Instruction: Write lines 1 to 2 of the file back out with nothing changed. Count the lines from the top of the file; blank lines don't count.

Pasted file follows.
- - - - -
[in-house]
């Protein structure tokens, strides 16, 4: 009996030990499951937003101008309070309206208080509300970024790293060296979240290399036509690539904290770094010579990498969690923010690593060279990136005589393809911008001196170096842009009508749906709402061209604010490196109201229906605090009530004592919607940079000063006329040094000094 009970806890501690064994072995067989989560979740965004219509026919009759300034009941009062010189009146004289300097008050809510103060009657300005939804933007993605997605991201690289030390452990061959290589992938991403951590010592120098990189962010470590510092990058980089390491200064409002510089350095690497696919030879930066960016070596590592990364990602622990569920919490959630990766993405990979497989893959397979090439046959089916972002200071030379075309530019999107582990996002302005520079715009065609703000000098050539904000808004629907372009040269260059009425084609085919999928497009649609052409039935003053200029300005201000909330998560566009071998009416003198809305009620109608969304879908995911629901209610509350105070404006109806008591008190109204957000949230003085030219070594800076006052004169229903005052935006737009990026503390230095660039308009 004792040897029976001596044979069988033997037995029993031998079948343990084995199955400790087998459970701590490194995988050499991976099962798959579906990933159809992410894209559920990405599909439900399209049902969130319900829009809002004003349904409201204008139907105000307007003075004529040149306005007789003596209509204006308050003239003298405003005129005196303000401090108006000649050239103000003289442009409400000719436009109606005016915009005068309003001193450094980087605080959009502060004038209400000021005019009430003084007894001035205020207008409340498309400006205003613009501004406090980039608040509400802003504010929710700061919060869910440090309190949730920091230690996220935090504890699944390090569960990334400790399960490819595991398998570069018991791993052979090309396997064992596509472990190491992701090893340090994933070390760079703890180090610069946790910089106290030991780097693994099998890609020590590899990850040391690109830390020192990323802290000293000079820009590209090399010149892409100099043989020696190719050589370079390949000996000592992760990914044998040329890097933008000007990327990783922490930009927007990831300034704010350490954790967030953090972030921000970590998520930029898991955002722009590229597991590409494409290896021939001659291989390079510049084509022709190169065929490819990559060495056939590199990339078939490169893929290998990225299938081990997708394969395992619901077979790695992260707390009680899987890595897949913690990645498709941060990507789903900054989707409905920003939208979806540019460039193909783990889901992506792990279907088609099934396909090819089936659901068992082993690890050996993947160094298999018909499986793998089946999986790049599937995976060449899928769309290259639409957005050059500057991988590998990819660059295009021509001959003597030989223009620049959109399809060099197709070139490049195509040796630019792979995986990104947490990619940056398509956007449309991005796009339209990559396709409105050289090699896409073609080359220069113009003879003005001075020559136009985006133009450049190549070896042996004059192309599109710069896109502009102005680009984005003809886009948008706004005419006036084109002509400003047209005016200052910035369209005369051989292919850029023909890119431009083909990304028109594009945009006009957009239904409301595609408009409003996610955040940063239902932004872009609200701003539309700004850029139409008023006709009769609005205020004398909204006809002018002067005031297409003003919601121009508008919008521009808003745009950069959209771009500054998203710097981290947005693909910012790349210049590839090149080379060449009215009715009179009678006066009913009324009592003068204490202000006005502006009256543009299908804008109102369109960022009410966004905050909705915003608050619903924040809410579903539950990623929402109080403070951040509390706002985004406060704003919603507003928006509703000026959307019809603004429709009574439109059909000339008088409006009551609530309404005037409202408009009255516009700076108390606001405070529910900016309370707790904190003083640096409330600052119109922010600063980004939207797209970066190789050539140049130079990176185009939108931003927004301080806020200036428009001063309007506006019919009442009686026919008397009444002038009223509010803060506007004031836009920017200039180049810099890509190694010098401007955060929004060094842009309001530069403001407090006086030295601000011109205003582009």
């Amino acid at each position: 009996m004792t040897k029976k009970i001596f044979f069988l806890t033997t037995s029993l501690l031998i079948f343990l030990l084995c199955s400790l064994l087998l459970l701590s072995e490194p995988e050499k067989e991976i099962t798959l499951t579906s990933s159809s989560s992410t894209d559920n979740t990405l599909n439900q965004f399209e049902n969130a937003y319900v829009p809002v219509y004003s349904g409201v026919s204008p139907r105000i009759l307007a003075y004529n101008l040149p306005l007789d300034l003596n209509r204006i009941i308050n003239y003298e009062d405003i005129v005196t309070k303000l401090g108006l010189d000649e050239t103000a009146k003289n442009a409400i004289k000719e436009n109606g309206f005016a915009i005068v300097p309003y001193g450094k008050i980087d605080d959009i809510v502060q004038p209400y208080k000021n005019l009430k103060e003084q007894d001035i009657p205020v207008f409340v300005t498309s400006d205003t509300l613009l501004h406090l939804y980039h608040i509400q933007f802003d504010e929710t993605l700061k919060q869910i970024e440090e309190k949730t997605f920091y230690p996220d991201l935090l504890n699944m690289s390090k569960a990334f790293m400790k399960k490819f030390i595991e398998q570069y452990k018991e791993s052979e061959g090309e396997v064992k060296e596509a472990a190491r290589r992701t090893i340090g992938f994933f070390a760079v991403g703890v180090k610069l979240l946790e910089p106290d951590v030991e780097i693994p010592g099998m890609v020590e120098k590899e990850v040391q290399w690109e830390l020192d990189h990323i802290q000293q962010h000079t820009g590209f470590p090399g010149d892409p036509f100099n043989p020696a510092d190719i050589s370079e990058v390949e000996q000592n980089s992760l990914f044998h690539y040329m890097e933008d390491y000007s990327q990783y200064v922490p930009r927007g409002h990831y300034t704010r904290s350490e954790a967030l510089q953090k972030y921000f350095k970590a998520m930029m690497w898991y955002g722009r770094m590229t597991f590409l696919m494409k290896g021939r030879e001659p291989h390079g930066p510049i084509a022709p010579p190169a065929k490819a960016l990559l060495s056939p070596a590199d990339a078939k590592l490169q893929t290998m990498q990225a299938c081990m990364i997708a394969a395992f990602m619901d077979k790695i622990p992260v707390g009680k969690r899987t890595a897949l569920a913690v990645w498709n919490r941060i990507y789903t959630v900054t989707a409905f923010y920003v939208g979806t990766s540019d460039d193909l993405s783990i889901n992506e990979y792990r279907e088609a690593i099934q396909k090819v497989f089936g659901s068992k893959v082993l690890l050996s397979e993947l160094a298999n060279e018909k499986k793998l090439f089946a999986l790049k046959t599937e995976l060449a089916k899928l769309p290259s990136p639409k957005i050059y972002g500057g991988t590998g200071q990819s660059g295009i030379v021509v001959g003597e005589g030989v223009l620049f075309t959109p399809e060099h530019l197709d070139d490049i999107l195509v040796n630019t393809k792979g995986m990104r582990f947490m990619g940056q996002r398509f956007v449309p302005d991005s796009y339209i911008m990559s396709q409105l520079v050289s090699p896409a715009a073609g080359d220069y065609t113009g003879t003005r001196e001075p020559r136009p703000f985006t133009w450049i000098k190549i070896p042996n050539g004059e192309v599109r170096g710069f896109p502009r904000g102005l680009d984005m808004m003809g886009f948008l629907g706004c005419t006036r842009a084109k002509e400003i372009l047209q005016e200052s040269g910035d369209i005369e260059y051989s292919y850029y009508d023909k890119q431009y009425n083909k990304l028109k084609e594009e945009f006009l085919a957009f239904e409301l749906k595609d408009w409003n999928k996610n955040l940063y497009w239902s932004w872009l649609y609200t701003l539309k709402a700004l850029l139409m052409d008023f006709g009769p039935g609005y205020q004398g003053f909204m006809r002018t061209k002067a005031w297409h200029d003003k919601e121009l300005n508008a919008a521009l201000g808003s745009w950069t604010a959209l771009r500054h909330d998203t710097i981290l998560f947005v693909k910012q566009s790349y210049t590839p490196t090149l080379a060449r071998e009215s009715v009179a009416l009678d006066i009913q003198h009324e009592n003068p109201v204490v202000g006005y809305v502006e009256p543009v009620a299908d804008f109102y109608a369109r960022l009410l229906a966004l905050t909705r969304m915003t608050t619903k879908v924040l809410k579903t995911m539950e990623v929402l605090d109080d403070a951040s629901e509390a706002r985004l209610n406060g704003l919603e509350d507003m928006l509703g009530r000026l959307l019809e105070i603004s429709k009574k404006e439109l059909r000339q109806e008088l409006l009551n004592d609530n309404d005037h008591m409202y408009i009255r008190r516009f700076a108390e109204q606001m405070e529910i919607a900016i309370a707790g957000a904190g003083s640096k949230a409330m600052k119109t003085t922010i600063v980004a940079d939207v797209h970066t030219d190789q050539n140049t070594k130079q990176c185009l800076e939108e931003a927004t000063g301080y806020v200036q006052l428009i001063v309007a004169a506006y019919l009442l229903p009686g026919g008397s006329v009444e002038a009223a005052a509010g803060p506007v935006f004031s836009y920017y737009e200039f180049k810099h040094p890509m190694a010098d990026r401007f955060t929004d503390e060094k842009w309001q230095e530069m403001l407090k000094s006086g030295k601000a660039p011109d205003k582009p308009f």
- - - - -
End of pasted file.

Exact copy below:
[in-house]
């Protein structure tokens, strides 16, 4: 009996030990499951937003101008309070309206208080509300970024790293060296979240290399036509690539904290770094010579990498969690923010690593060279990136005589393809911008001196170096842009009508749906709402061209604010490196109201229906605090009530004592919607940079000063006329040094000094 009970806890501690064994072995067989989560979740965004219509026919009759300034009941009062010189009146004289300097008050809510103060009657300005939804933007993605997605991201690289030390452990061959290589992938991403951590010592120098990189962010470590510092990058980089390491200064409002510089350095690497696919030879930066960016070596590592990364990602622990569920919490959630990766993405990979497989893959397979090439046959089916972002200071030379075309530019999107582990996002302005520079715009065609703000000098050539904000808004629907372009040269260059009425084609085919999928497009649609052409039935003053200029300005201000909330998560566009071998009416003198809305009620109608969304879908995911629901209610509350105070404006109806008591008190109204957000949230003085030219070594800076006052004169229903005052935006737009990026503390230095660039308009 004792040897029976001596044979069988033997037995029993031998079948343990084995199955400790087998459970701590490194995988050499991976099962798959579906990933159809992410894209559920990405599909439900399209049902969130319900829009809002004003349904409201204008139907105000307007003075004529040149306005007789003596209509204006308050003239003298405003005129005196303000401090108006000649050239103000003289442009409400000719436009109606005016915009005068309003001193450094980087605080959009502060004038209400000021005019009430003084007894001035205020207008409340498309400006205003613009501004406090980039608040509400802003504010929710700061919060869910440090309190949730920091230690996220935090504890699944390090569960990334400790399960490819595991398998570069018991791993052979090309396997064992596509472990190491992701090893340090994933070390760079703890180090610069946790910089106290030991780097693994099998890609020590590899990850040391690109830390020192990323802290000293000079820009590209090399010149892409100099043989020696190719050589370079390949000996000592992760990914044998040329890097933008000007990327990783922490930009927007990831300034704010350490954790967030953090972030921000970590998520930029898991955002722009590229597991590409494409290896021939001659291989390079510049084509022709190169065929490819990559060495056939590199990339078939490169893929290998990225299938081990997708394969395992619901077979790695992260707390009680899987890595897949913690990645498709941060990507789903900054989707409905920003939208979806540019460039193909783990889901992506792990279907088609099934396909090819089936659901068992082993690890050996993947160094298999018909499986793998089946999986790049599937995976060449899928769309290259639409957005050059500057991988590998990819660059295009021509001959003597030989223009620049959109399809060099197709070139490049195509040796630019792979995986990104947490990619940056398509956007449309991005796009339209990559396709409105050289090699896409073609080359220069113009003879003005001075020559136009985006133009450049190549070896042996004059192309599109710069896109502009102005680009984005003809886009948008706004005419006036084109002509400003047209005016200052910035369209005369051989292919850029023909890119431009083909990304028109594009945009006009957009239904409301595609408009409003996610955040940063239902932004872009609200701003539309700004850029139409008023006709009769609005205020004398909204006809002018002067005031297409003003919601121009508008919008521009808003745009950069959209771009500054998203710097981290947005693909910012790349210049590839090149080379060449009215009715009179009678006066009913009324009592003068204490202000006005502006009256543009299908804008109102369109960022009410966004905050909705915003608050619903924040809410579903539950990623929402109080403070951040509390706002985004406060704003919603507003928006509703000026959307019809603004429709009574439109059909000339008088409006009551609530309404005037409202408009009255516009700076108390606001405070529910900016309370707790904190003083640096409330600052119109922010600063980004939207797209970066190789050539140049130079990176185009939108931003927004301080806020200036428009001063309007506006019919009442009686026919008397009444002038009223509010803060506007004031836009920017200039180049810099890509190694010098401007955060929004060094842009309001530069403001407090006086030295601000011109205003582009």